HARASAWA, YU,EMMA (2021) Imaging Fines Migration Induced by Salinity Changes. Masters thesis, Durham University.
This project aims at confirming positive LS-EOR (low salinity enhanced oil recovery) effects with fluorescent microscopy, an unprecedented approach. The fluorescent microscopy employed in this project used a confocal microscope and total internal reflection fluorescence (TIRF); these allowed the acquisition of 3D images using a non-destructive procedure.
For the first part of the project, confocal microscopy was utilised to test the average fluorescent intensity and the scope of 8 different types of clay minerals. Comparing fluorescent features of high and low defect kaolinite, also 3 types of LDH Mg/Al and another 3 types of LDH Mg/Fe were included in this study. Moreover, SEM was applied to analyse the structure of clay minerals, and XRD was applied to determine the impurities within the clay samples. The sample which determined that clay minerals fluoresce on a consistent basis were aged with formation brine and either polar crude oil or non-polar crude oil, these aged clay samples were utilised for the second part of the project, which was aimed at observing any movement of clay by lowering the salinity. AFM and TIRF were employed for the latter section. Based upon the attained results, the following is notable: firstly, that the presence of iron in clay minerals diminishes the fluorescent intensity, also high defect clay minerals do not exhibit a steady fluorescence intensity. Secondly, testing with SEM and XRD revealed that KGa-1b might be the only clay sample that has the potential of autofluorescence, since the percentage of fluoresced pixels was more than the percentage of impure minerals that would fluoresce at the applied wavelength. Finally, AFM and TIRF confirmed LS-EOR effects even without the presence of polar components in the system, especially after fourfold dilution from the initial ionic concentration caused the clay minerals to move more vigorously; significant clay swelling at the salinity level was also witnessed. In summary, the novel approach of TIRF is deemed well suited in terms of its technique for the study of fines migration. Four-fold dilution of high salinity brine initiated clay swelling and dispersion, still salinity higher than generally accepted as the LS-EOR optimal salinity level was given. It can be interpreted that fines dispersion and migration could be initiated at a higher salinity, while the emulsion phase form and the oil molecule surface release may require a much lower ionic concentration in order to enable residual oil recovery. LS-EOR effects observed under the TIRF and AFM, arising due to the weaker electrostatic forces developed by lowering the system's salinity hence, the generally accepted importance of polar oil components for LS-EOR effects does not hold in these experiments. Positive LS- EOR effects revealed by TIRF, AFM, and FFM consequently concluded that electrical double layer expansion would be the most dominant attribution for LS-EOR.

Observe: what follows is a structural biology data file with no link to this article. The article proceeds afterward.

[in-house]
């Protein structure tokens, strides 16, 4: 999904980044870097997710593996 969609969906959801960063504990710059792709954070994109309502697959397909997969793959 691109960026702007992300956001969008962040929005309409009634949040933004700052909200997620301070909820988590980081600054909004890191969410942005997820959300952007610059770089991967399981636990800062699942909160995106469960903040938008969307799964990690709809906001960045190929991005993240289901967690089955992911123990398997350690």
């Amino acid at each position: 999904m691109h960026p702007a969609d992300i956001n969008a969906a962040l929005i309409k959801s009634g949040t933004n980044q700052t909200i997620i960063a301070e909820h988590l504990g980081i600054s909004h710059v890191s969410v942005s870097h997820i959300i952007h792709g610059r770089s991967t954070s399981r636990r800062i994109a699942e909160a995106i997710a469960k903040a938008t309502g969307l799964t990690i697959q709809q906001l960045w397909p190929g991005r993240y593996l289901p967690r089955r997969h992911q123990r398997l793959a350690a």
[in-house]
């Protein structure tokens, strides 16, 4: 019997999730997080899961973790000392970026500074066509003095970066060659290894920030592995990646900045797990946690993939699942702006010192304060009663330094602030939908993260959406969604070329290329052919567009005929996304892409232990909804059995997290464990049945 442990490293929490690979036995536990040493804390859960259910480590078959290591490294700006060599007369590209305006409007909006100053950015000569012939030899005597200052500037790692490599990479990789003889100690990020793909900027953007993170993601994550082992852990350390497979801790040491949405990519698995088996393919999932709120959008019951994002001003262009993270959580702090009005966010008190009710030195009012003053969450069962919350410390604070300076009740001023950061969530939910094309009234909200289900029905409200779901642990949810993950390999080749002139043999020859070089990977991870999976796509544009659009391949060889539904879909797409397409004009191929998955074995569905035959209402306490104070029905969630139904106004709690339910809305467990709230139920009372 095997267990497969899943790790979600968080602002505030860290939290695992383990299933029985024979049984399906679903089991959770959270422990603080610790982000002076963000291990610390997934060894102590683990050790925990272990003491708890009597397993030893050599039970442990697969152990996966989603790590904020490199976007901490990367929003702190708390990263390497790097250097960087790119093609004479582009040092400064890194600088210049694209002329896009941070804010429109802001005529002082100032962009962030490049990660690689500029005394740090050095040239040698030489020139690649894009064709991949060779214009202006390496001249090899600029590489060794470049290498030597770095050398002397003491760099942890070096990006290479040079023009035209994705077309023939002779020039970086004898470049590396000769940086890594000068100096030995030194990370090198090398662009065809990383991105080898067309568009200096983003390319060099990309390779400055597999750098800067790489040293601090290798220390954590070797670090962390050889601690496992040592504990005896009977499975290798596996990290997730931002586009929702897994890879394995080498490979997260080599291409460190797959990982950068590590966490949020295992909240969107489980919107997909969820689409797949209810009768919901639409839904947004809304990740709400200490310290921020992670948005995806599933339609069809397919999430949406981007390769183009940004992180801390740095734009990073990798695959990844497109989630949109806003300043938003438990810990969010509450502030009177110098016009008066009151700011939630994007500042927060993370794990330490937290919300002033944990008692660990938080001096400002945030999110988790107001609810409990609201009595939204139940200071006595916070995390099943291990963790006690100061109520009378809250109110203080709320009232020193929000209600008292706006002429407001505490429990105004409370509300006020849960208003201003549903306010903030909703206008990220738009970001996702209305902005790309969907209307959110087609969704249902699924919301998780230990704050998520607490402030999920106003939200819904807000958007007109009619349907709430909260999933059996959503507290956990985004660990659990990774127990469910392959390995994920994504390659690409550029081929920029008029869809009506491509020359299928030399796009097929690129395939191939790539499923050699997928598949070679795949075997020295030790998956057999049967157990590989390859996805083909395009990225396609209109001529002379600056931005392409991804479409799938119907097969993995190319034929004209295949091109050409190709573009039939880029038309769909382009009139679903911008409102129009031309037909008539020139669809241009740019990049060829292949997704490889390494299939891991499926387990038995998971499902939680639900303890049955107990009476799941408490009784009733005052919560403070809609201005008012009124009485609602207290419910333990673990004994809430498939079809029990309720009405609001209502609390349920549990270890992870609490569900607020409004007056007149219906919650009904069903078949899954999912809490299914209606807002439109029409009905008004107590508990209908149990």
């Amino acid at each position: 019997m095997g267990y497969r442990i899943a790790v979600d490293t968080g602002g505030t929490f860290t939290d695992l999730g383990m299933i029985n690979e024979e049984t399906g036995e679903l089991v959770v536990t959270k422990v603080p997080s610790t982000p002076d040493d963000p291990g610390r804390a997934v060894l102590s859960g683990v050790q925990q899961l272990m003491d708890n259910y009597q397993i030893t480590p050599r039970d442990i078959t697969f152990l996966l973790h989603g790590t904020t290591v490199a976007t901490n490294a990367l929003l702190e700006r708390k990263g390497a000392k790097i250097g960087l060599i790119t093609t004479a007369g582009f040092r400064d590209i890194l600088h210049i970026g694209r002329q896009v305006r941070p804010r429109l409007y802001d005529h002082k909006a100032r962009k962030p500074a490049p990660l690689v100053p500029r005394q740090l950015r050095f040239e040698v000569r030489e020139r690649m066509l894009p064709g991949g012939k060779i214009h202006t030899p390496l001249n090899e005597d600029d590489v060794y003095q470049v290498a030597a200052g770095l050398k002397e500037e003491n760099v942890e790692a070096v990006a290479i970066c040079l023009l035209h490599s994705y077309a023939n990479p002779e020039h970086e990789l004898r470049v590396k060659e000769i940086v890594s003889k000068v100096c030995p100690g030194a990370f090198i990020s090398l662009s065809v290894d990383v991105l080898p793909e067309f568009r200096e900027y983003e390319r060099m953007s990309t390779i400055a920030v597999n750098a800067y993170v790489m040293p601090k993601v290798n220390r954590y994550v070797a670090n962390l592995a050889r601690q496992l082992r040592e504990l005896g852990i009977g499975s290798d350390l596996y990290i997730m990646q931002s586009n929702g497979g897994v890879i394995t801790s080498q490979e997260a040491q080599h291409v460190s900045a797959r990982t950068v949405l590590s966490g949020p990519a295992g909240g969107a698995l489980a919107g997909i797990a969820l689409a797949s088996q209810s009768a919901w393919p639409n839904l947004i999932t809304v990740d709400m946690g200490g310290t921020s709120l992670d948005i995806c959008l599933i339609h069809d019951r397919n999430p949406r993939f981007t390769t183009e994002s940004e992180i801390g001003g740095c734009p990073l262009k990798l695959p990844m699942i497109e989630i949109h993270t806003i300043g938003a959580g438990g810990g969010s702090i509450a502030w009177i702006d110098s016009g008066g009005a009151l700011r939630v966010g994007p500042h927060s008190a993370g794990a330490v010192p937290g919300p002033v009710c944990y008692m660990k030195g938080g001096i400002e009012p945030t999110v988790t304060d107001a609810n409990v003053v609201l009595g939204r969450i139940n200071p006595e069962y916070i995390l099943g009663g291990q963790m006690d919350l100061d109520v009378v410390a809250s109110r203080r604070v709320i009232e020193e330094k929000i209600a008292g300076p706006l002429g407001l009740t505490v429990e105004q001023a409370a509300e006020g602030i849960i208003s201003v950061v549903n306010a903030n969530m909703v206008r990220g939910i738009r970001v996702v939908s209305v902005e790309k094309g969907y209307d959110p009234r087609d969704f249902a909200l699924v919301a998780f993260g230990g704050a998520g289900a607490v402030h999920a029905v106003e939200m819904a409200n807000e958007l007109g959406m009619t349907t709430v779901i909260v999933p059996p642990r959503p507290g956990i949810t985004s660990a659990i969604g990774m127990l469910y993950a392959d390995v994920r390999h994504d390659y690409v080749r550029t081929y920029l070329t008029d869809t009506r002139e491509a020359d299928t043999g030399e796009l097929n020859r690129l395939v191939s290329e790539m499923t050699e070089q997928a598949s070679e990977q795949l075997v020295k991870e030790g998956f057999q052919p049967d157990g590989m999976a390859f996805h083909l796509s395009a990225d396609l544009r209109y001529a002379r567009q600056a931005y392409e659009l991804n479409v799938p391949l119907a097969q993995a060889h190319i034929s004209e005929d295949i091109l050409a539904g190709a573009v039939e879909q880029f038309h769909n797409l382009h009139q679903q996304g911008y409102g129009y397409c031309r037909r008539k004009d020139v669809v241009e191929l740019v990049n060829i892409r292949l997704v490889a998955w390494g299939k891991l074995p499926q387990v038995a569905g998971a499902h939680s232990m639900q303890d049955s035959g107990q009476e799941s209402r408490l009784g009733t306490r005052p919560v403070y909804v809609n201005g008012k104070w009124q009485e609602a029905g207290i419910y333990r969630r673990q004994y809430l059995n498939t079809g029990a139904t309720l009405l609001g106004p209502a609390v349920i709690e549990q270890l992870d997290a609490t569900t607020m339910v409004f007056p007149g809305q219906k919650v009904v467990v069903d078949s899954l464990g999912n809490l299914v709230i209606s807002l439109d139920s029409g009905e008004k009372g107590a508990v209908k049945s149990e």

|Item Type:||Thesis (Masters)|
|Award:||Master of Science|
|Keywords:||"Low-Salinity Enhanced Oil Recovery" "EOR" "Fines Migration" "Formation Damage" "Confocal Microscopy" "Total Internal Reflection Fluorescence" "Clay Minerals" " Fluorescence"|
|Faculty and Department:||Faculty of Science > Earth Sciences, Department of|
|Copyright:||Copyright of this thesis is held by the author|
|Deposited On:||26 Feb 2021 13:06|